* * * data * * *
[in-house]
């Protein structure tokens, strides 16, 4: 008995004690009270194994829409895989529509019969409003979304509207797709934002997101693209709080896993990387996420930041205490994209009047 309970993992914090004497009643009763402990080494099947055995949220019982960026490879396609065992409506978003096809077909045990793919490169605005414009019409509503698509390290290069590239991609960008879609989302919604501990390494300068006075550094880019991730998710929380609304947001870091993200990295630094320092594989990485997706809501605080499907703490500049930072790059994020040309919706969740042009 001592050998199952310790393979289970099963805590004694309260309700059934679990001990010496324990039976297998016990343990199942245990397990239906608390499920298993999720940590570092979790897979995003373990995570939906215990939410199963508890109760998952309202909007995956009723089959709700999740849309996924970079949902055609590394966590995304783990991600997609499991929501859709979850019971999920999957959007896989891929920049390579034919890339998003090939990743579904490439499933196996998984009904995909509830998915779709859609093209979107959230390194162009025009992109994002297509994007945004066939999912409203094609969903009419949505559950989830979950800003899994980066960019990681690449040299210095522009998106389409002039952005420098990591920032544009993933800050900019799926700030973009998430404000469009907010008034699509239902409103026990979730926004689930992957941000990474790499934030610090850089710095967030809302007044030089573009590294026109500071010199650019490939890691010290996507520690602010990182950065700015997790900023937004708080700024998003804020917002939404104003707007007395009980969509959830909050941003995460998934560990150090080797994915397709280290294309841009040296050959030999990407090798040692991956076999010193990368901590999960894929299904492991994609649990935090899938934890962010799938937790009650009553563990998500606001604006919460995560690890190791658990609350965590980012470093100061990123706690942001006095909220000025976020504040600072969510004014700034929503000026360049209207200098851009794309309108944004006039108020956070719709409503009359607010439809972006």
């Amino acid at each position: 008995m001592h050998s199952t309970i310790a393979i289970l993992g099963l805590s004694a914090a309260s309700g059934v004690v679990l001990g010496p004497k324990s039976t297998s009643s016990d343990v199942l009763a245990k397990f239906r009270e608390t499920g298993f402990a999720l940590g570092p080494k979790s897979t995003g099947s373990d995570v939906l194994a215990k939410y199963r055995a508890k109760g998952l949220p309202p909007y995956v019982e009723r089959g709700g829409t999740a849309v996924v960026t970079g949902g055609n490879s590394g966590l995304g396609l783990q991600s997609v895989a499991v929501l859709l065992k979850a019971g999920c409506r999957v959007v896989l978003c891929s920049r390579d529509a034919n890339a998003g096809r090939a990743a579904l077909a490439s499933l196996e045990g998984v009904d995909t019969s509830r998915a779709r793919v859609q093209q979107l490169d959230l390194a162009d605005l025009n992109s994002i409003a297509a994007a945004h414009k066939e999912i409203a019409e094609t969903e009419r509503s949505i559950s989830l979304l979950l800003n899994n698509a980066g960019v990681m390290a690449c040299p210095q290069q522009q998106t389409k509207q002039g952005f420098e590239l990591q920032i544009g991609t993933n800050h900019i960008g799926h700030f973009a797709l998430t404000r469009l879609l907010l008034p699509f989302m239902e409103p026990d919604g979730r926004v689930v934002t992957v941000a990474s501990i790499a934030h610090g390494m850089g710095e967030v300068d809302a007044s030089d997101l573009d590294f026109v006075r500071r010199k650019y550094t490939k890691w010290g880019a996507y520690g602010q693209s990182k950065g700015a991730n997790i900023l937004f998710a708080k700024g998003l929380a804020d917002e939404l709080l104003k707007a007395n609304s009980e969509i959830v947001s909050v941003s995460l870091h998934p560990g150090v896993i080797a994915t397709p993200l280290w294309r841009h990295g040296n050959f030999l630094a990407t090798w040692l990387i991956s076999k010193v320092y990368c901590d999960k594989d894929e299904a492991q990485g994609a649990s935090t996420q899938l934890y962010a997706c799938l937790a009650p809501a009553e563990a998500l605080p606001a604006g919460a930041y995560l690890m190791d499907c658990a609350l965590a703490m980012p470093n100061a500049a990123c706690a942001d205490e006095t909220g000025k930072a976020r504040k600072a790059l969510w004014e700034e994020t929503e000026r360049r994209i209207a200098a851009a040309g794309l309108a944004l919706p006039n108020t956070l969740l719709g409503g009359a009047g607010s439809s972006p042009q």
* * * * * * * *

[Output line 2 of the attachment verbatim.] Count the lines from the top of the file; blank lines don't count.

């Protein structure tokens, strides 16, 4: 008995004690009270194994829409895989529509019969409003979304509207797709934002997101693209709080896993990387996420930041205490994209009047 309970993992914090004497009643009763402990080494099947055995949220019982960026490879396609065992409506978003096809077909045990793919490169605005414009019409509503698509390290290069590239991609960008879609989302919604501990390494300068006075550094880019991730998710929380609304947001870091993200990295630094320092594989990485997706809501605080499907703490500049930072790059994020040309919706969740042009 001592050998199952310790393979289970099963805590004694309260309700059934679990001990010496324990039976297998016990343990199942245990397990239906608390499920298993999720940590570092979790897979995003373990995570939906215990939410199963508890109760998952309202909007995956009723089959709700999740849309996924970079949902055609590394966590995304783990991600997609499991929501859709979850019971999920999957959007896989891929920049390579034919890339998003090939990743579904490439499933196996998984009904995909509830998915779709859609093209979107959230390194162009025009992109994002297509994007945004066939999912409203094609969903009419949505559950989830979950800003899994980066960019990681690449040299210095522009998106389409002039952005420098990591920032544009993933800050900019799926700030973009998430404000469009907010008034699509239902409103026990979730926004689930992957941000990474790499934030610090850089710095967030809302007044030089573009590294026109500071010199650019490939890691010290996507520690602010990182950065700015997790900023937004708080700024998003804020917002939404104003707007007395009980969509959830909050941003995460998934560990150090080797994915397709280290294309841009040296050959030999990407090798040692991956076999010193990368901590999960894929299904492991994609649990935090899938934890962010799938937790009650009553563990998500606001604006919460995560690890190791658990609350965590980012470093100061990123706690942001006095909220000025976020504040600072969510004014700034929503000026360049209207200098851009794309309108944004006039108020956070719709409503009359607010439809972006």